Following on from Black History Month, here are some tips gleaned from the leading lights of the current wave of Black businesswoman entrepreneurs and educators.
Having reached the top of their respective professions, Black women are reaching back down to help up their sisters, creating opportunities where none existed before. The availability of cash is the single most heavily limiting factor for almost every business and venture capitalists have historically been extremely reticent about lending capital to Black people and business women, let alone Black businesswomen. Happily, Black women are now stepping in to fill the gap and provide seed funding for Black-owned SMEs, as well as creating platforms to support networking between Black businesspeople and connecting venture capitalists with business founders. Others are supporting their communities by setting up community interest companies that enrich and develop people from disadvantaged backgrounds, encouraging them to succeed and thrive.
The costmetics industry has historically worshipped an exclusively white image of beauty, as if the sculptures and paintings of the Rennaisance were the sole yardstick by which the diversity of human beauty was to be measured. Black women are only now forcing the question about where there place is in the beauty industry, overturning the exploitative practices of hair straightening and filling gaping holes in the market with products that meet the needs of women with darker skin tones.
Frustrated by the lack of disabled Black women in the media, Kym and Jumoke created a platform that brought together a blog, YouTube channel and podcast for sharing stories and talking about the intersectional discrimination faced by Black, disabled women that led to careers as influencers with a regular circuit of public speaking at festivals, in the press and at universities. They were recently named #Merky Books superheroes.
The creative arts have long given expression to the downtrodden and the oppressed, enabling those with a less formal education to give affective expression to their experience. Still, mainstream media were created as exclusively white spaces and even now the appearance of Black women in key roles is groundbreaking. Still, Black women have spent decades laying claim to their share of the publishing infrastructure and are now taking centre stage in long running television and film franchises. Just take a look at these Black British women taking the creative industries by storm.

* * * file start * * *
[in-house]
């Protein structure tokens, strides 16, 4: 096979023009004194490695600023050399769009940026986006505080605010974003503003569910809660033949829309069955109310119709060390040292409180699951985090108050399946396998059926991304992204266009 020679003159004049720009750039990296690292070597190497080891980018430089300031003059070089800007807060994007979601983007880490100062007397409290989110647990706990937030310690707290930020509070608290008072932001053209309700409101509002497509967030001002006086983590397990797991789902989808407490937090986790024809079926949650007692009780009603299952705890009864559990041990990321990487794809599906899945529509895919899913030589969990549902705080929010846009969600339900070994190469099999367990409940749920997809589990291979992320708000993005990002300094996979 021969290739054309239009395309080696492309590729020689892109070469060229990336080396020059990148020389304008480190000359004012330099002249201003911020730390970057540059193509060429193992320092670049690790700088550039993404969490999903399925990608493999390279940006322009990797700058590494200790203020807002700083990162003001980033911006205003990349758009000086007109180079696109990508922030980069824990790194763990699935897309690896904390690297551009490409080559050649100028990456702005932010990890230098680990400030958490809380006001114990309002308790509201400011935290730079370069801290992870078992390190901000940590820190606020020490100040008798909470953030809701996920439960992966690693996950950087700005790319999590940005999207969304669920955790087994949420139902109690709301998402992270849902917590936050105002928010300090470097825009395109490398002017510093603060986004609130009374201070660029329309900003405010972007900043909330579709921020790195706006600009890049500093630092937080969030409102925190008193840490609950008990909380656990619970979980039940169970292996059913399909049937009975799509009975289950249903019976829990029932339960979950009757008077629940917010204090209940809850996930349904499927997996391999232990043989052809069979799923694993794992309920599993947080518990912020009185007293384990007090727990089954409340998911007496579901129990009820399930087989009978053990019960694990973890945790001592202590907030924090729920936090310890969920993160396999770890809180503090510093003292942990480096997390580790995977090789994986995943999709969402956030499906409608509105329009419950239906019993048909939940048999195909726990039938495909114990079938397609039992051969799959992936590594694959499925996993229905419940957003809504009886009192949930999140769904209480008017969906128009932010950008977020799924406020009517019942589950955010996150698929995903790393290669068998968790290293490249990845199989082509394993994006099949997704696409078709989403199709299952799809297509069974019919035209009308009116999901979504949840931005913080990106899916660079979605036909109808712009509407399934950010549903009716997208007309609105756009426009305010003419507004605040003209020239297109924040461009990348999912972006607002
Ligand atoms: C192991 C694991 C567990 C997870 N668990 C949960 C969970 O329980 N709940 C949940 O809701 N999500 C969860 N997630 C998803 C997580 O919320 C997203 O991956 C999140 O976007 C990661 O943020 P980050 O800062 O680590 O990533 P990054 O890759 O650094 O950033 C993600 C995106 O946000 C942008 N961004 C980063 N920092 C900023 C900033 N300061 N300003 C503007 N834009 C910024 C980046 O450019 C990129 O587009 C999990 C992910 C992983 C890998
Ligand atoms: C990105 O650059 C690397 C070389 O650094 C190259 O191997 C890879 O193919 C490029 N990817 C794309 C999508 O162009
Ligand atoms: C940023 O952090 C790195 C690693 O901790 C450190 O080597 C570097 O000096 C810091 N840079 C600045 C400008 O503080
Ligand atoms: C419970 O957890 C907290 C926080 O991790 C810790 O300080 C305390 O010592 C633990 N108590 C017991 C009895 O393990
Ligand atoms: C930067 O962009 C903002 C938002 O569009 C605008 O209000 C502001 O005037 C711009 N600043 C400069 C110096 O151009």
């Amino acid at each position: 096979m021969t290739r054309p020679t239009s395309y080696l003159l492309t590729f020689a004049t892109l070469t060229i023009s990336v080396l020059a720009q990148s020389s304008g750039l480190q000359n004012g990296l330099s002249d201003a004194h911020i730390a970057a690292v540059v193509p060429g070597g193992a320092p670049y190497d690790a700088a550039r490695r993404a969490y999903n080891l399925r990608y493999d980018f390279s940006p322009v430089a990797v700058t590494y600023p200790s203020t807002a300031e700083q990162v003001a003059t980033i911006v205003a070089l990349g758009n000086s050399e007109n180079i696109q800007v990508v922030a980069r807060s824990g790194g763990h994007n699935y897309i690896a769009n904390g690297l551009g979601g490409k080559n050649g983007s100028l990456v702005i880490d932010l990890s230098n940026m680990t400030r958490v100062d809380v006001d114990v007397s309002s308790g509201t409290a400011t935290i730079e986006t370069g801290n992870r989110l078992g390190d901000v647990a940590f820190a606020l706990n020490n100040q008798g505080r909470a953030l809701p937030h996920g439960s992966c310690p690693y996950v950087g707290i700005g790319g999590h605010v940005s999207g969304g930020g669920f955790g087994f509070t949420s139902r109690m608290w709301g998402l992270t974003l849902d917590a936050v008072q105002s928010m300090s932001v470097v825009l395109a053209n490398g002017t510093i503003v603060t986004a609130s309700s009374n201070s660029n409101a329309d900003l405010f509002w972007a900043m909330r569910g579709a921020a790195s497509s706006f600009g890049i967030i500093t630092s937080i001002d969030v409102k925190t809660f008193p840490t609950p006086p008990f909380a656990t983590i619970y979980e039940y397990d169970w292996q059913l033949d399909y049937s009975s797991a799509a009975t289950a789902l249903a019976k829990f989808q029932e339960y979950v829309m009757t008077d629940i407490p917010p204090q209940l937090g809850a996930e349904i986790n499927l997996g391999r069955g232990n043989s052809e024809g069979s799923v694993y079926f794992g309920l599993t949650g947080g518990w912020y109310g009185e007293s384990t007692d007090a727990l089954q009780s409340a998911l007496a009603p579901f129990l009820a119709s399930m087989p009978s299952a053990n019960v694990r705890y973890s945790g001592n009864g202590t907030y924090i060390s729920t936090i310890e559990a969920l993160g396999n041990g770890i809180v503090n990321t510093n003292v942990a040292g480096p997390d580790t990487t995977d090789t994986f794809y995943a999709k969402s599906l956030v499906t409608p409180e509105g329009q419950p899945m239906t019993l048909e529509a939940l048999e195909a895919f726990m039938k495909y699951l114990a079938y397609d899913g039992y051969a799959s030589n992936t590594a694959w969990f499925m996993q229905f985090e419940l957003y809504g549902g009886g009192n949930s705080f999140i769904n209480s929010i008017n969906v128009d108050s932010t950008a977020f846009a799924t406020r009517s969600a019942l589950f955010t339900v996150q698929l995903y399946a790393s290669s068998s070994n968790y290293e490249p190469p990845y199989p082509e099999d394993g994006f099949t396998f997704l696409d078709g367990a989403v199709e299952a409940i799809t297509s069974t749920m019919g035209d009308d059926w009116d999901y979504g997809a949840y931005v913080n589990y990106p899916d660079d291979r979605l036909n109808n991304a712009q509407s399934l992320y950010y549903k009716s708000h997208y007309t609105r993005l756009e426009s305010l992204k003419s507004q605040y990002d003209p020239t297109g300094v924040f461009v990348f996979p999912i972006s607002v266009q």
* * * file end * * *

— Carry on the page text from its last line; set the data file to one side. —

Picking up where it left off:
The legacy of violent discrimination against Black people sadly continues to this day but it continues to act as a rallying call to powerful Black women who have risen up to help create a fairer Britain for everyone. Today, we salute those Black British women who have taken the political scene by storm and continue challenging the status quo in British politics.
Suffering from the intersectional oppression both as Black people and as women, Black women face communal microaggressions and exclusion in academia, as elsewhere, making an already steep career path even more difficult for them. This is reflected in the challenges …
Bringing an admittedly selective sweep of leading Black ladies up to the late twentieth century, we see how Black women have been instrumental in making up for deficiencies in the welfare state, building self-sufficient communities, neutralising some of the most dangerous periods of interracial strife in British history, while still making waves in popular culture.